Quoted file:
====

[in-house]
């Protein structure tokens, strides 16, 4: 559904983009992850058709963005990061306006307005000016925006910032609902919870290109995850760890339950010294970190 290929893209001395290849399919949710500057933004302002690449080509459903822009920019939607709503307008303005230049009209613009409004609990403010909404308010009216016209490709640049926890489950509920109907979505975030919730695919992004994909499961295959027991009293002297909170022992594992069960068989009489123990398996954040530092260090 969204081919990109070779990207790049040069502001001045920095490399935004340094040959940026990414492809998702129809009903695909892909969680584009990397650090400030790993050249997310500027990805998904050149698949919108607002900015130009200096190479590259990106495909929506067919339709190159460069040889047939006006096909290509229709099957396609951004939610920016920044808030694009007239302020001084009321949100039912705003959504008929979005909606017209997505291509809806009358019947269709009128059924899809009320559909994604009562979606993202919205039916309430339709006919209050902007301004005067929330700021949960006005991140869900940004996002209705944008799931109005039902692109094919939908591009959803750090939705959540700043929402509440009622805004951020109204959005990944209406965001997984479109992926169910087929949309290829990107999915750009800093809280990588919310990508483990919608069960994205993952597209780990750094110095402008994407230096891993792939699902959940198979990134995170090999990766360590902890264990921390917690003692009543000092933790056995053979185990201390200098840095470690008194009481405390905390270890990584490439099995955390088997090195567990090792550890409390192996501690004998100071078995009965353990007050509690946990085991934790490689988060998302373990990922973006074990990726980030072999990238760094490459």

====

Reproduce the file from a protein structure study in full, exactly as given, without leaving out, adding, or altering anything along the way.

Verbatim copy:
[in-house]
């Protein structure tokens, strides 16, 4: 559904983009992850058709963005990061306006307005000016925006910032609902919870290109995850760890339950010294970190 290929893209001395290849399919949710500057933004302002690449080509459903822009920019939607709503307008303005230049009209613009409004609990403010909404308010009216016209490709640049926890489950509920109907979505975030919730695919992004994909499961295959027991009293002297909170022992594992069960068989009489123990398996954040530092260090 969204081919990109070779990207790049040069502001001045920095490399935004340094040959940026990414492809998702129809009903695909892909969680584009990397650090400030790993050249997310500027990805998904050149698949919108607002900015130009200096190479590259990106495909929506067919339709190159460069040889047939006006096909290509229709099957396609951004939610920016920044808030694009007239302020001084009321949100039912705003959504008929979005909606017209997505291509809806009358019947269709009128059924899809009320559909994604009562979606993202919205039916309430339709006919209050902007301004005067929330700021949960006005991140869900940004996002209705944008799931109005039902692109094919939908591009959803750090939705959540700043929402509440009622805004951020109204959005990944209406965001997984479109992926169910087929949309290829990107999915750009800093809280990588919310990508483990919608069960994205993952597209780990750094110095402008994407230096891993792939699902959940198979990134995170090999990766360590902890264990921390917690003692009543000092933790056995053979185990201390200098840095470690008194009481405390905390270890990584490439099995955390088997090195567990090792550890409390192996501690004998100071078995009965353990007050509690946990085991934790490689988060998302373990990922973006074990990726980030072999990238760094490459």